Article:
Who Watches the Watchdogs?

September 20, 2009Written by Sebastian Moss


Watchdog, the BBC television series that investigates viewers’ reports of problematic experiences with traders, retailers, and other companies around the UK, recently aired an episode that claimed to confront the issue of the PlayStation 3’s “yellow light of death”. Before the program was shown Sony issued an extremely comprehensive and, understandably defensive statement regarding the show.

The six-page document, found on GamesIndustry.biz, disputes the accuracy of the report:

I have serious concerns as to the accuracy of these allegations and the likely tone of the Watchdog report…

– Ray Maguire, Senior Vice President and Managing Director on Sony Computer Entertainment UK.

He continued:

The information that you have provided suggests a fundamental misunderstanding of the technical issues and a mis-characterisation of SCEUK’s Out of Warranty repairs policy.

This Thursday’s Watchdog, which also investigated a man who conned cancer sufferers and a woman who took thousands of pounds from children, decided to use the PlayStation as its center piece for the show, focusing on a possibly “inherent” problem in the console and Sony’s lack of support for hardware failure sufferers.

After briefly mentioning Sony’s one year guarantee, the BBC proceeded to show how Sony was over charging for its out of warrantee repair system (£128), claiming that the company acted out of ‘greed’ – even though they admitted that the service was operated at a loss by Sony. An alternative offered by Watchdog was to use an unauthorized third-party repairer who would fix the console for a cheaper price. In one segment of the program, Iain Lee, comedian and Microsoft gaming columnist, paraded outside Sony’s London Head Quarters waving a sign saying:

“PlayStation Repair Action Team – SONY charge a fee – let Watchdog repair it for free”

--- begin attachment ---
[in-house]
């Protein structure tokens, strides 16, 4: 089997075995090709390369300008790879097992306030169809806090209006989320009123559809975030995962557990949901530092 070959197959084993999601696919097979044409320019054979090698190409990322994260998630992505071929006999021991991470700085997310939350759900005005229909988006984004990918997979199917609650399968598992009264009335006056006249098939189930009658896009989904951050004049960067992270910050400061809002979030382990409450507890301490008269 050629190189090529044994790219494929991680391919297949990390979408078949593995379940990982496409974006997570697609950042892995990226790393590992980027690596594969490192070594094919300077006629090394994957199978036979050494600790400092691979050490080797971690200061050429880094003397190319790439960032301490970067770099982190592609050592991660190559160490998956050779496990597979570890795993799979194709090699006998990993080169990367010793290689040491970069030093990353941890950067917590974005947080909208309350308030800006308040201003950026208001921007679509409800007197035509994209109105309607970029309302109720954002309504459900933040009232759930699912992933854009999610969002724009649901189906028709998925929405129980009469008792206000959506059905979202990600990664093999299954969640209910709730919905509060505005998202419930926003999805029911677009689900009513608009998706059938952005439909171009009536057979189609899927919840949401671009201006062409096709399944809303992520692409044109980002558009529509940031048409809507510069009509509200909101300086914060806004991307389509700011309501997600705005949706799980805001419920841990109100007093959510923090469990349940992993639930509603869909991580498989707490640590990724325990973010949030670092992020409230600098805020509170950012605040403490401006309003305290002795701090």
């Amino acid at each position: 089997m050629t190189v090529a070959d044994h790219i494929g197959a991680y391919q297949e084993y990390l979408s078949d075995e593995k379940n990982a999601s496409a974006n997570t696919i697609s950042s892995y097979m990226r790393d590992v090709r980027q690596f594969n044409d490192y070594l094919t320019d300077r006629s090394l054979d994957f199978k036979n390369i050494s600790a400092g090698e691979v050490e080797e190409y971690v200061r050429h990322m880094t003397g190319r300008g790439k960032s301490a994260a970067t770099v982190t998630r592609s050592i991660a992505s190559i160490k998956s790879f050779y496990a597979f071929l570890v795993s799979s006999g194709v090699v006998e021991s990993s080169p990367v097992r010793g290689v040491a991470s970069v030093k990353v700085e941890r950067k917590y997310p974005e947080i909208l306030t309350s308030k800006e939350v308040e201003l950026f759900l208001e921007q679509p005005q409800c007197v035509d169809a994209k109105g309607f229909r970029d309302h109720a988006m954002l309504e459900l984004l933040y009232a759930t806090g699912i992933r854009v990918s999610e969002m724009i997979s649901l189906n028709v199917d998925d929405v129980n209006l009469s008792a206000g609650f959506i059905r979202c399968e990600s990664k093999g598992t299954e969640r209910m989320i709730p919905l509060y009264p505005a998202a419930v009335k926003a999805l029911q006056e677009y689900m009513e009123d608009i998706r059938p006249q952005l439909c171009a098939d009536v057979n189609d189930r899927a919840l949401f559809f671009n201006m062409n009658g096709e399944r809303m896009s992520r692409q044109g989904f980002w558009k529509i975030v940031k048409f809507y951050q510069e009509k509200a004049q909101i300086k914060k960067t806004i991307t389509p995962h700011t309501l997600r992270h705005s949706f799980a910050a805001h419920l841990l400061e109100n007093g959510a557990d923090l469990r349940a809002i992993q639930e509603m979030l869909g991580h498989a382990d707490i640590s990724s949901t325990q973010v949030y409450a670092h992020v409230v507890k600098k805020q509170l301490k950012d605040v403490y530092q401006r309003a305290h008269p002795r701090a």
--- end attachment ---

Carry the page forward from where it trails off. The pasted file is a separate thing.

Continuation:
Watchdog then proceeded to fix eleven PlayStation 3’s in the back of a van, saying how their process was far cheaper, and that all they had to do was to reheat the console so that the soldering melted back on (while Sony uses equipment that costs “tens of thousands of pounds”). Four of the PlayStations broke before the show even aired.

Ann Robinson, Watchdog’s expressionless presenter, made several quips about Sony’s Corporate avarice, while simultaneously saying that the PS3 now costs £400 (a price point which it has not been at for over a year). She also warned how the failure rate of PS3s could be far higher than the 12,500 affected in the UK (which is half of one percent), an unfounded and damaging statement.

Millions of viewers tune in to Watchdog every week, basing many of their consumer purchases on the information given in the program. Sony expressed “serious concerns” over the content of the show, warning:

“If the report is broadcast in what appears to be its current form, SCEUK will scrutinize its accuracy and will take all necessary steps to protect its reputation and that of the PS3.”

Meanwhile, the BBC did not seem to take the matter as seriously, ending the show with a humorous song about the “highly expensive” PS3’s “yellow light of death.”

UK residents can watch the show through BBC iPlayer, or, ironically, through their PS3.

PSLS has contacted the BBC and Watchdog for an official response.